'Stoats' in our fresh water

A trout swims above its shadow in the shallows of Lake Wanaka. Photo by Stephen Jaquiery.
A trout swims above its shadow in the shallows of Lake Wanaka. Photo by Stephen Jaquiery.
Six months ago, farmers were intrigued to hear trout being likened to stoats. This was a main point in a thoughtful and stimulating speech by retiring Federated Farmers Dairy chairman Lachlan McKenzie, who saw trout as killers of New Zealand's freshwater biodiversity.

He reasoned that instead of just criticising farmers for our increasing number of clapped-out rivers and streams, trout should share the blame. The idea was immediately dismissed in the media as utterly ridiculous by several top-ranked freshwater ecologists.

These experts were unanimous, admitting no doubts or uncertainties and, apparently, the topic has not been mentioned since in academic, government, research, conservation or fisheries circles.

Despite this apparent lack of interest, I find Mr McKenzie's claim well worth considering.

While sports fishermen might be complacent at the success of trout over our native fishes, ecologists should have been pondering other aspects of this complex issue and been able to respond sensibly.

Here I show reason to suspect that trout have been hugely detrimental to our waterways; they might even be responsible for their own decline in some waters.

Since freshwater is a life-giving taonga, and because of the current debate over the uses and ownership of water as a mere physical resource, I suggest that science needs to prepare its wider case and be accessible to help pioneer the best possible future for New Zealanders and the New Zealand ecology in managing this most fundamental resource.

The theory behind the "trout as stoats" claim is simple.

Freed from otters, pike and other northern hemisphere aquatic hunters, trout and salmon released into New Zealand streams in the latter part of the 1800s became the dominant top predators by feeding on potential competitors.

The largest of these, the kokopu, is especially vulnerable to trout. Salmonids are efficient opportunistic predators; this gives them priority access to food. So I find it easy to accept Mr McKenzie's claim that only stoats on land are able to match trout for adverse ecological impact.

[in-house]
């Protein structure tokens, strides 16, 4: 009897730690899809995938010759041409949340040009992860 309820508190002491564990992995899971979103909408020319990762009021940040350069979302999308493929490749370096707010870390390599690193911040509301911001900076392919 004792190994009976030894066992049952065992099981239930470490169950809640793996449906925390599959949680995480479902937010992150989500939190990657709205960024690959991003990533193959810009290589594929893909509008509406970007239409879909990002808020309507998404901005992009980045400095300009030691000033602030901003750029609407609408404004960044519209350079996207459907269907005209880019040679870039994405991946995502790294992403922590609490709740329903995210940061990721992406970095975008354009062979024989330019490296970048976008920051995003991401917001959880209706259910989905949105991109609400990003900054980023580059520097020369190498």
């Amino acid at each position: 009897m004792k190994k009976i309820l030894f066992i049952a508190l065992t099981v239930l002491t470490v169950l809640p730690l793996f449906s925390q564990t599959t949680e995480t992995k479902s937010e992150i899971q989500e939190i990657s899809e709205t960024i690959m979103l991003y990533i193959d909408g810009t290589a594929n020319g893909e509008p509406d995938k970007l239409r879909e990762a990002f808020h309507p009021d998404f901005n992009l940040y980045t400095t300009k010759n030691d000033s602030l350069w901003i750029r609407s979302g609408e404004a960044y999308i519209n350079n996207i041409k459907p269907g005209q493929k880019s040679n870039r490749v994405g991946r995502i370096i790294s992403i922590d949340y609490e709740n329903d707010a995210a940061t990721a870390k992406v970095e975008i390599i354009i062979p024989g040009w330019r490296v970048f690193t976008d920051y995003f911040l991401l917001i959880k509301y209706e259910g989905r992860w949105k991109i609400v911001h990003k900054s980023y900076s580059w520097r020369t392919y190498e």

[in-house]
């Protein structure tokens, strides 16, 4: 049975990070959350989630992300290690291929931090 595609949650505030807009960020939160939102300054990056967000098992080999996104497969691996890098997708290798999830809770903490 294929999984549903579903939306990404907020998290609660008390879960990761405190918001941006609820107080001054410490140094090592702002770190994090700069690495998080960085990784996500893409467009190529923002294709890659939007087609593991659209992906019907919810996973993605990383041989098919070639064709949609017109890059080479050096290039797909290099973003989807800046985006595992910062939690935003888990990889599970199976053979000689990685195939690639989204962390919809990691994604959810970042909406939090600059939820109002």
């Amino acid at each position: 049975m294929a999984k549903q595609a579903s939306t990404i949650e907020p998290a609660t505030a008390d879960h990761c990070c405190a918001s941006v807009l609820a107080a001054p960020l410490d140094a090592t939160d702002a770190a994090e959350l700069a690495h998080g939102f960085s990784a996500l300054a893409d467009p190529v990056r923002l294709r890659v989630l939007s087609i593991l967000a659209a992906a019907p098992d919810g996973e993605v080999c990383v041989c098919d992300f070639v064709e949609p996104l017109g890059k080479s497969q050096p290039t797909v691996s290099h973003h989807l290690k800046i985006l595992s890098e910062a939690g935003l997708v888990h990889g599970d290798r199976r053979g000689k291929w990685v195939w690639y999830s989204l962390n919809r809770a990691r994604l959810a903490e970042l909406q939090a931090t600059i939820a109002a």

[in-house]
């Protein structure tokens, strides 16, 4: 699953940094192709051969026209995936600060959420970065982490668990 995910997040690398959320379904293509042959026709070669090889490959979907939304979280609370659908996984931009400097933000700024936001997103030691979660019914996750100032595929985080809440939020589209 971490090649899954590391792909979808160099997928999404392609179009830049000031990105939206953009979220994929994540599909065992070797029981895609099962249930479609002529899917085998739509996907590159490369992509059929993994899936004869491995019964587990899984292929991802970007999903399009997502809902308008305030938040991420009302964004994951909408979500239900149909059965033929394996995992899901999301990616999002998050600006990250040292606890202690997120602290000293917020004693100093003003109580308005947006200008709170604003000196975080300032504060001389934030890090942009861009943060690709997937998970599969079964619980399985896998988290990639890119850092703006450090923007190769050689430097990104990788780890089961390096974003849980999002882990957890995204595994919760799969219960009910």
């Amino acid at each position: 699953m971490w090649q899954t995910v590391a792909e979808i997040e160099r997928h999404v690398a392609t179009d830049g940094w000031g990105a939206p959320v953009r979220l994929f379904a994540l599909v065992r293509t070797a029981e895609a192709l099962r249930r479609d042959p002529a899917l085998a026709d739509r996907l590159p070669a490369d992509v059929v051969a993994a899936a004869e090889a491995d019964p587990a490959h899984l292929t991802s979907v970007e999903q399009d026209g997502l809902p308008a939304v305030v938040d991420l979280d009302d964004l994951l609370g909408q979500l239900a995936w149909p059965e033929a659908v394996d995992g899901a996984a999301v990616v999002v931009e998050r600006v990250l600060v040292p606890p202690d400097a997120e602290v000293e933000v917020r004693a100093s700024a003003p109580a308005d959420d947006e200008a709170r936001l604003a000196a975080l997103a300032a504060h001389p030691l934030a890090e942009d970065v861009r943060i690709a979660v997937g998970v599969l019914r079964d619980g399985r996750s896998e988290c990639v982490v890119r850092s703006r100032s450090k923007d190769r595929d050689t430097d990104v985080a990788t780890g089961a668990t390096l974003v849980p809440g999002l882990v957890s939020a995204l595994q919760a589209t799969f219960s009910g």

Albeit coming from a farmer, his is a more useful new idea than any I've come across in decades from fisheries scientists.

Apparently, the natural teamwork of a close-knit ecological community, created over evolutionary time, has been slowly disrupted in our waterways by the misfit alien top predators being too successful.

But in-stream activities are just a part of the overall water cycle.

Quantity, the regulated flow of rain through the land and into marshlands, springs and rivers, first needs to be optimised at the top of the cycle by trees, tussock and wetland plants.

This fundamental pattern is generally ignored or misunderstood by those who unintentionally help to damage it by following inappropriate traditions.

Trampers and fishermen instinctively realise that deathly quiet forests (because of stoats) are unreal, but people today have no similar appreciation of what waterways should be like as fully functional ecosystems.

To our detriment, from farmers to engineers and from bureaucrats to scientists, we mostly think of streams as drains, not habitats.

Over time, we have accepted major losses of flowing-water habitat, and elsewhere the benefits of having trout and salmon for sport and for tourists, without ever asking what the costs might be.

Seemingly, nobody cared about habitat and biodiversity changes. As a result, we have a water-quality problem as well as a water-quantity problem.

But now there is an opportunity to comprehensively debate the issues. Using our waterways for the benefit of all must include understanding the ecology of trout and the species they have largely replaced.

For years, scientists have been reporting that most of our indigenous freshwater fish are in serious decline to the extent that some are endangered and some species are absent from regions they once lived in.

But it is the very fabric of the environment, the land and fresh water, that is becoming ever more dysfunctional. As living habitat, Aotearoa is slowly dying, never faster than now.

The Department of Conservation has long-term studies under way to add to the already copious scientific literature on our freshwater fish, but nothing yet seems to help us understand the overall ecology, not even the feeding preferences of even the larger species.

The readily available texts do not do more than provide unquantified, incomplete lists of prey species - seemingly, all the carnivores feed on all the same things.

New Zealand's unique species are at risk, whereas trout and salmon are not, but all should be managed with the aim of improving the overall ecology of the environment as top priority. That would also be how to best manage the countryside: ecology underpins any economy.

Predation by trout, and stoats, needs to be viewed as a key part of our overall environmental problems, and the consequences need to be factored into the current national debate on fresh water.

Without being able to accept reliable basic science as the starting point, the debate will likely fragment into irreconcilable factions seeking compromises.

It must be realised that an unfocused, unwinnable debate could suit narrowly interested parties who use lobbying and self-interest over reason. Science should not oblige them: it should organise to inform the debate.

Cedric Woods is the author of Native and Introduced Freshwater Fishes of New Zealand (1963).


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